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std::vector problems again...

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Given the following scenario:


class B
{
void create ( ); // does whatever
};

class A
{
public:
std::vector<B*> b;

void function1 ( );
void function2 ( );
};

void A::function1 ( )
{
B *new_b = new B ( );
new_b->create ( );
this->b.push_back ( new_b );
}

void A::function2 ( )
{
std::vector<B*>::iterator i;
for ( i = b.begin ( ); i < b.end ( ); i++ )
(*i);
}





And the fact that there is one instance of A on a global scope, A::function1 ( ) is called first to add a new b-element to its std::vector of type B and then A::function2 ( ), which is supposed to iterate through all b's - how come every time I try to access (*i) in A::function2 ( ), I crash my application? In this simplified example I just put "(*i);", but I can also try to check "if ( !(*i) )" or really anything else that has includes "(*i)" and it crashes.

I'm still on my way to getting used to std::vectors but at this point I really don't see the issue.

Am I doing something obvious wrong or is the error somewhere else (in which case I can post my real code, just thought it might be a bit more confusing because it deals with 3d models and meshes, which are submeshes, so I simplified it).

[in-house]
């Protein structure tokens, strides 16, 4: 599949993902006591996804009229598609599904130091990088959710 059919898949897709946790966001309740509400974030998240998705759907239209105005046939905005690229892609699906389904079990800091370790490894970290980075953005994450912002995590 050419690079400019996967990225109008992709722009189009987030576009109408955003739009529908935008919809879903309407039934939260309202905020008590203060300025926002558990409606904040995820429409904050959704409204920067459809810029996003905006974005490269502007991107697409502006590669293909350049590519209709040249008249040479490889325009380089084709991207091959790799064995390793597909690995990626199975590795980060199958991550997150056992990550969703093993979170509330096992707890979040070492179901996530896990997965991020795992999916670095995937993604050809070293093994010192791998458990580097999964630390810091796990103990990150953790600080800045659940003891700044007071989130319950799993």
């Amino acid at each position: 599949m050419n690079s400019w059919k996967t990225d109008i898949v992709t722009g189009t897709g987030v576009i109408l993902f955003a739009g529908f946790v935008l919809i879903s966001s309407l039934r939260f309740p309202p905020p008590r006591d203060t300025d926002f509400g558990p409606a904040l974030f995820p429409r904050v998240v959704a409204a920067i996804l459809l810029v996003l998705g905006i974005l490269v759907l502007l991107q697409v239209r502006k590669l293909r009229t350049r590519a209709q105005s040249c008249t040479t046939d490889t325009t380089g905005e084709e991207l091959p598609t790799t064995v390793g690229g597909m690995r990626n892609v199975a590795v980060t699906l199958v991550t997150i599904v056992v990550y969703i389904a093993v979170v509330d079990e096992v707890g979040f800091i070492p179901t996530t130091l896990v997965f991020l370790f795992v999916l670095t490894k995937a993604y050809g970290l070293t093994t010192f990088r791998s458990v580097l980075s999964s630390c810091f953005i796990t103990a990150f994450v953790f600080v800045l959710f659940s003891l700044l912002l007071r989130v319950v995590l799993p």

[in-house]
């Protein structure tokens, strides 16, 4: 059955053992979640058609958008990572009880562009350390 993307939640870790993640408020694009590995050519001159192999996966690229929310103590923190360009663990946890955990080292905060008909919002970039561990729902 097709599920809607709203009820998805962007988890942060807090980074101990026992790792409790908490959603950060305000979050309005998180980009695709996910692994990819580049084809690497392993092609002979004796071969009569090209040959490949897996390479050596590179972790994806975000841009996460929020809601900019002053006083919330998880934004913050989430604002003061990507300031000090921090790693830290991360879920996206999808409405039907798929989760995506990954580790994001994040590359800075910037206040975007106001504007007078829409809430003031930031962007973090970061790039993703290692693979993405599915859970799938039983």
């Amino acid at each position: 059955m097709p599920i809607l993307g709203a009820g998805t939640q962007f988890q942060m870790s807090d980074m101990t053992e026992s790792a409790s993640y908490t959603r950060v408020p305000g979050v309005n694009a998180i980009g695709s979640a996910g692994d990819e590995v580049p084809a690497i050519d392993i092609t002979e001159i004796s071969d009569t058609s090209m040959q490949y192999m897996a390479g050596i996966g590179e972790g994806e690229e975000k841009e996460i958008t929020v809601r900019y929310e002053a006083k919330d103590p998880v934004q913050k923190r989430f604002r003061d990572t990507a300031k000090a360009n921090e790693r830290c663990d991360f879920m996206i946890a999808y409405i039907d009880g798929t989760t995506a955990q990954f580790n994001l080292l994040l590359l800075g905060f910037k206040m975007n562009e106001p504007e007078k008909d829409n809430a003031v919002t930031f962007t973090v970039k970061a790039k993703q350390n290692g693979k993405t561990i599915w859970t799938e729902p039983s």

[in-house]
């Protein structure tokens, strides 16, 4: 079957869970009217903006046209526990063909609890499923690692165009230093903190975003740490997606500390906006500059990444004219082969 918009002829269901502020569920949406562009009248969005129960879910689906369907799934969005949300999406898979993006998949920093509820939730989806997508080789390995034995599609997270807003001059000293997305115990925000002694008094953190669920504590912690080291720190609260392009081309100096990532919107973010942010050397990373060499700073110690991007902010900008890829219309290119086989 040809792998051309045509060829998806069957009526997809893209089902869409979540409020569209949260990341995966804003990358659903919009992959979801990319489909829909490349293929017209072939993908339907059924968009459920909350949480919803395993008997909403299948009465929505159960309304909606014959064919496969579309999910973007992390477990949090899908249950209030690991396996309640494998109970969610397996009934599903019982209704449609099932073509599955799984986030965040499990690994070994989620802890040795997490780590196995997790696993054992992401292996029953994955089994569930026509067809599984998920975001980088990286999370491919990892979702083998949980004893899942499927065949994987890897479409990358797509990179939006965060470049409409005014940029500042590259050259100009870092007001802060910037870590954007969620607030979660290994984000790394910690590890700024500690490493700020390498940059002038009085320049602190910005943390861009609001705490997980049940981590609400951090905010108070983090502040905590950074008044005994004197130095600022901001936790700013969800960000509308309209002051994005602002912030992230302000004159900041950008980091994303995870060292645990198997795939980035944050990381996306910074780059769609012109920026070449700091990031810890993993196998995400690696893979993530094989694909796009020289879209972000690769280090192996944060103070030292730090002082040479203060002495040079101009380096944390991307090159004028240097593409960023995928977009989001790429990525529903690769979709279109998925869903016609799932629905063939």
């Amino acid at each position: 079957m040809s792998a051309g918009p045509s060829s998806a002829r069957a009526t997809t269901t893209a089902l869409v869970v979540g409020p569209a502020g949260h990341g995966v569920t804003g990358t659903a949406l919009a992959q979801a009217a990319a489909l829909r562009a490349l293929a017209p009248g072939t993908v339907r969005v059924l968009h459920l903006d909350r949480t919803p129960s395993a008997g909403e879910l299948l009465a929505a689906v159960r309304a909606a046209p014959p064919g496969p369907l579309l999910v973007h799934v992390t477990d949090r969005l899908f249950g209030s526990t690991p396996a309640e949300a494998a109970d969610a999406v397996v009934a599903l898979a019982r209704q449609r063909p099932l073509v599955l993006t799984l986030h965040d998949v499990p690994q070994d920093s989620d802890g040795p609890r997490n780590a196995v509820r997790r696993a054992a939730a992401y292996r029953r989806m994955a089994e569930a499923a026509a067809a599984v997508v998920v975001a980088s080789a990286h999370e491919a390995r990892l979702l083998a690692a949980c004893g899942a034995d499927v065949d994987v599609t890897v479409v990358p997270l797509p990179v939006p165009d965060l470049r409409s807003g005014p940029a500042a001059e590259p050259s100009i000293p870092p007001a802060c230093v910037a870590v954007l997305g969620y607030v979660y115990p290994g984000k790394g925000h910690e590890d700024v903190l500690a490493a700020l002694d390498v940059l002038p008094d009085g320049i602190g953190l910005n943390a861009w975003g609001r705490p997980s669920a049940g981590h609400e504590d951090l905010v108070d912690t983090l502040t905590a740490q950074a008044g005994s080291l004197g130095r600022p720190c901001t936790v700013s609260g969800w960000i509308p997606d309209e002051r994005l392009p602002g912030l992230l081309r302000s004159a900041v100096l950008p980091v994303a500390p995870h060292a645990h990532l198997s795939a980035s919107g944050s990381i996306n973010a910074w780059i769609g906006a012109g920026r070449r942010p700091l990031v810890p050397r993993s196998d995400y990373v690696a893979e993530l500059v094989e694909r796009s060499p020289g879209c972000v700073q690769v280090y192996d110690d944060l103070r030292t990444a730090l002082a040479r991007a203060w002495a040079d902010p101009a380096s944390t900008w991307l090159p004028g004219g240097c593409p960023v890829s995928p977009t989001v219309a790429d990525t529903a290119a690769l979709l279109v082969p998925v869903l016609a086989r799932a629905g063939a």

Thanks ahead of time.

[Edited by - d h k on November 10, 2010 12:32:25 PM]

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Iterators aren't ordered like ints. I do not believe that there is any requirement that .begin() < .end(). If you're using iterators in your for loop:


i < b.end ( )



should be


i != b.end ( )



-me

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Post the smallest complete application that demonstrates this crash. You're perhaps deleting the pointers somewhere else, or B is not a valid instance or something like that.

-me

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Dang, figured it out. I made a simple application like you suggested, Palidine, and it turned out the error was indeed external.

I basically had a wrapper function to push_back a new B into A and that had its pointers messed up in the parameters.

Sorry, stupid mistake and nearly pointless thread I guess. Apologies and thanks for your help in any case!

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Quote:
Original post by Palidine
Iterators aren't ordered like ints.

No, iterators in general aren't, but std::vector::iterator and const_iterator are random access iterators and random access iterators support comparison with <, >, <= and >=.

Quote:
I do not believe that there is any requirement that .begin() < .end().

No, not less than, but .begin() will be less than or equal to .end().

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